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On first looking into The London Gardener

Christopher Woodward, Garden Museum Director

Twenty-five years ago, Todd Longstaffe-Gowan, historian, designer and collector began to publish a journal dedicated to the history of London’s parks and gardens. Each addition is slim and stately, with typography as elegantly seraphed as a Georgian roue’s wig. And each reveals stories you would never imagined: 2021 has Sophie Seifalian on the Great Flower Shrine erected in Hyde Park in 1918 to the memory of the fallen, and David Marsh on Nicolas Leate, a trader with the Levant in Elizabeth England, who gave the herbalist John Gerard a red beetroot and yellow gillyflower ‘from beyond the seas’. The Journal concludes with Lowell Clare on ‘The Naked Ladies of Twickenham’: a cascade of seven nude sculptures, commissioned in the 1890s for the house of the mining millionaire Whitaker Wright. The sculptures are so white, and so plentifully limbed, that in the Second World War they were sprayed with a grey sludge so as not to guide German bombers to the riverside.

Every edition of The London Gardener contains surprises like this; more than once, I have missed my train stop on the way home.

And now The London Gardener is online, and free: supported by the Deborah Loeb Brice Donor Advised Fund at CAF and the Finnis Scott Foundation, 218 articles by 123 authors have been digitized. You can search by subject, but the joy is as much to wander at random and be waylaid by the curious characters of London’s horticultural past. Or present. I put ‘Thames’ into the search engine and find myself in Thurrock with David Lambert casting a weary eye over the history of failed landscape strategies for the Estuary (vol. 13 ., 2007 – 08). In 2007 a brand consultant appointed by CABE, a Commission for the Built Environment, declared: ‘It’s not fluffy little bits of park we’re talking about but a whole environmental infrastructure…’ But the environmental master-plan never happened, CABE was abolished, unlamented, and we still like ‘our fluffy little bits of park’.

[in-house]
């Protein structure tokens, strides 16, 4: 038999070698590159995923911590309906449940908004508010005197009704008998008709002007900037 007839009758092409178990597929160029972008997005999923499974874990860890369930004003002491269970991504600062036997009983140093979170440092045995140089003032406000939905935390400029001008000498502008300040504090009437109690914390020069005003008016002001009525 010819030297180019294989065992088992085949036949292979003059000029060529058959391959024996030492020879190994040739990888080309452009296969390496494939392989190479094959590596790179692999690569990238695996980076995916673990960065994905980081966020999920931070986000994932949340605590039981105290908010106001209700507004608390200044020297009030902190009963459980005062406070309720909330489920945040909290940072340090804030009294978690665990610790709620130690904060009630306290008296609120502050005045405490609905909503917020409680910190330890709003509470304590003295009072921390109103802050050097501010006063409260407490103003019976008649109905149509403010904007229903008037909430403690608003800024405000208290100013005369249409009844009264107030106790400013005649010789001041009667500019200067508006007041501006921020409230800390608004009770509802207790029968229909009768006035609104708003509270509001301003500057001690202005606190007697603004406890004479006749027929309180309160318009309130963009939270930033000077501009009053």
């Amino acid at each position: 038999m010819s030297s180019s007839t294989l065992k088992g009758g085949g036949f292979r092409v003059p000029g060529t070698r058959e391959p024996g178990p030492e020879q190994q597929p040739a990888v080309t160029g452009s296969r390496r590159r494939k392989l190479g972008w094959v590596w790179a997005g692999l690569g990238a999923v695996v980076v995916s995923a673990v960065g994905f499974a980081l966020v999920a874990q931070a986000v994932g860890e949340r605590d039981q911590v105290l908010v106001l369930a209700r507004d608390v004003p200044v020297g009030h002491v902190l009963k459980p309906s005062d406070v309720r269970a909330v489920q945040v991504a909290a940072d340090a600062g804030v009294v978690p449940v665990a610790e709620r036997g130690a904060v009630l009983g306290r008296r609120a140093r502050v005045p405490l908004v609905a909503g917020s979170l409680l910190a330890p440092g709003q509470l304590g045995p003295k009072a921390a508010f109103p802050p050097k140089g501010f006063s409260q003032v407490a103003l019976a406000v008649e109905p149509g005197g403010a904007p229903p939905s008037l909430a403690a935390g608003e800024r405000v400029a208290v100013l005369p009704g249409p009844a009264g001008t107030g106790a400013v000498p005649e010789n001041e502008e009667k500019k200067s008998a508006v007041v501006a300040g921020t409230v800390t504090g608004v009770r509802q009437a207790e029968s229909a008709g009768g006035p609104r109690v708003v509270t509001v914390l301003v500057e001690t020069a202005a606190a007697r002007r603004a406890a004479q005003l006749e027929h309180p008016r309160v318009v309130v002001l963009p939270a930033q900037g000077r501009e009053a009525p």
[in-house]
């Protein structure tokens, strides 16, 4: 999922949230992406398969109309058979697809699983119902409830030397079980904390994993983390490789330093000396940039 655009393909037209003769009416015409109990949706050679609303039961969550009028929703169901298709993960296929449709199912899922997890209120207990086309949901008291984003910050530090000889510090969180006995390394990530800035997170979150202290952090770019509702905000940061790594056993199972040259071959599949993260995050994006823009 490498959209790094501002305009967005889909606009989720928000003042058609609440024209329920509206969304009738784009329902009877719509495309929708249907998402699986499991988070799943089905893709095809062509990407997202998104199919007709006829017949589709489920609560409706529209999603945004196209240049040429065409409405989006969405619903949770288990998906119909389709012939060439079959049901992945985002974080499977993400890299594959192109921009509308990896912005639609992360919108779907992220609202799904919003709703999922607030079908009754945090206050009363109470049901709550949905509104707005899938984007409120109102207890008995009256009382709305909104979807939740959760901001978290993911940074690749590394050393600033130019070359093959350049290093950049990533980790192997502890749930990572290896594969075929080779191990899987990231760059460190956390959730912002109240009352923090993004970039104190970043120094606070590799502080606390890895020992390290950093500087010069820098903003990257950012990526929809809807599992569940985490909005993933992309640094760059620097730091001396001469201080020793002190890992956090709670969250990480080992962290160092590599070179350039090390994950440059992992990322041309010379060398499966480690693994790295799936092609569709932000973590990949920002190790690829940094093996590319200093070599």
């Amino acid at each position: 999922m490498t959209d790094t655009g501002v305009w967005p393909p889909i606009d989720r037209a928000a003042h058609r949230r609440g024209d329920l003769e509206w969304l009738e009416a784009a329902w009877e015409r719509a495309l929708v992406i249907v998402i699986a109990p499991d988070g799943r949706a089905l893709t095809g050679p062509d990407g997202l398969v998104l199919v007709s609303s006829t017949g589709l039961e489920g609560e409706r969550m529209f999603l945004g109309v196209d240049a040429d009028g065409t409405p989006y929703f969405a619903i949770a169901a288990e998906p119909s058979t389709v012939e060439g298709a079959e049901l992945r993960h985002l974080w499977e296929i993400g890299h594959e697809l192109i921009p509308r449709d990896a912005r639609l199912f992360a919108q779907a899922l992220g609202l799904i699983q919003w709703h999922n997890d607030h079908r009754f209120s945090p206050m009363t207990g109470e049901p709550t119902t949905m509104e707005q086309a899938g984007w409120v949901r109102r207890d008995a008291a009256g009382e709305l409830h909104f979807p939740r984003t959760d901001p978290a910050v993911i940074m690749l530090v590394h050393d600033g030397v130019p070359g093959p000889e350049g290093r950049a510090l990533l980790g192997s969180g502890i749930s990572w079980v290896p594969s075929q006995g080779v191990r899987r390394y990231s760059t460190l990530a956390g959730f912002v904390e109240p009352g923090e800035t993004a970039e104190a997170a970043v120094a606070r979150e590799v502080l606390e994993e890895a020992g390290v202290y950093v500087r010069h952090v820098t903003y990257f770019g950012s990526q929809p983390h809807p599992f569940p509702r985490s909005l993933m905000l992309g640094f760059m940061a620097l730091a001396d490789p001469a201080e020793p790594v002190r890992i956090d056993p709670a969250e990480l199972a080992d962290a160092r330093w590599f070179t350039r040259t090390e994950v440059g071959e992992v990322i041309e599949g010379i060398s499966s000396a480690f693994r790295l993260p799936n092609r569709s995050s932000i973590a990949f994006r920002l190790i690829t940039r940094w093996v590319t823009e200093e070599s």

But researchers specialize in less fluffy gardens, in reflection of the shadowed, bitty soil in which London grows. You get 17 results when you put ‘melancholy’ into the search engine. Perhaps the key is the essay by Todd himself in Vol. 4., ‘Melancholy Little Gardens’, which begins with the protagonist of H G Wells’s 1906 novel ‘The Door in the Wall’ discovering a magic garden through a low door in a grimy brick wall. Longstaffe-Gowan concludes: ‘Some gardens are destined to remain magically inaccessible. The door in their walls, nevertheless, continue to beckon us away from the realities of our daily routine and into world of desire and enchantment’.

218 doors are suddenly online: The London Gardener

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